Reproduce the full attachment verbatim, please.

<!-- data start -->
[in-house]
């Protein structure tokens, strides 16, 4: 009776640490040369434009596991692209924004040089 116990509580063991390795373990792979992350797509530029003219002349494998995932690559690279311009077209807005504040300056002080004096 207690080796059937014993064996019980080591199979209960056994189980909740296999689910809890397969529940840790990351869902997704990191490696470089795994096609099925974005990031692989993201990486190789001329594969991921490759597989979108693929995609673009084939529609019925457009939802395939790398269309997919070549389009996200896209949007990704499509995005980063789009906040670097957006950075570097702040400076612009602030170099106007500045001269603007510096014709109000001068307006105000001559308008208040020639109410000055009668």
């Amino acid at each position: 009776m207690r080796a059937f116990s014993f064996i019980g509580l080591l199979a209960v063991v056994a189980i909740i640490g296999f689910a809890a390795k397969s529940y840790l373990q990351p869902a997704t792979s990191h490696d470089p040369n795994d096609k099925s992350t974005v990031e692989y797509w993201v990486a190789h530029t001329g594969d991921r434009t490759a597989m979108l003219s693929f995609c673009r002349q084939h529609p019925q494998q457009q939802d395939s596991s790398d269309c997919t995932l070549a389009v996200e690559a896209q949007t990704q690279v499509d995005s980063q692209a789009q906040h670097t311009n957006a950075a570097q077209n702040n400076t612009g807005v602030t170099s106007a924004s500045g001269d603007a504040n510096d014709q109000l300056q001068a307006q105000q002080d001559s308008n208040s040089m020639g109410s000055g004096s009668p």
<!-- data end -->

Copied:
[in-house]
């Protein structure tokens, strides 16, 4: 009776640490040369434009596991692209924004040089 116990509580063991390795373990792979992350797509530029003219002349494998995932690559690279311009077209807005504040300056002080004096 207690080796059937014993064996019980080591199979209960056994189980909740296999689910809890397969529940840790990351869902997704990191490696470089795994096609099925974005990031692989993201990486190789001329594969991921490759597989979108693929995609673009084939529609019925457009939802395939790398269309997919070549389009996200896209949007990704499509995005980063789009906040670097957006950075570097702040400076612009602030170099106007500045001269603007510096014709109000001068307006105000001559308008208040020639109410000055009668």
């Amino acid at each position: 009776m207690r080796a059937f116990s014993f064996i019980g509580l080591l199979a209960v063991v056994a189980i909740i640490g296999f689910a809890a390795k397969s529940y840790l373990q990351p869902a997704t792979s990191h490696d470089p040369n795994d096609k099925s992350t974005v990031e692989y797509w993201v990486a190789h530029t001329g594969d991921r434009t490759a597989m979108l003219s693929f995609c673009r002349q084939h529609p019925q494998q457009q939802d395939s596991s790398d269309c997919t995932l070549a389009v996200e690559a896209q949007t990704q690279v499509d995005s980063q692209a789009q906040h670097t311009n957006a950075a570097q077209n702040n400076t612009g807005v602030t170099s106007a924004s500045g001269d603007a504040n510096d014709q109000l300056q001068a307006q105000q002080d001559s308008n208040s040089m020639g109410s000055g004096s009668p």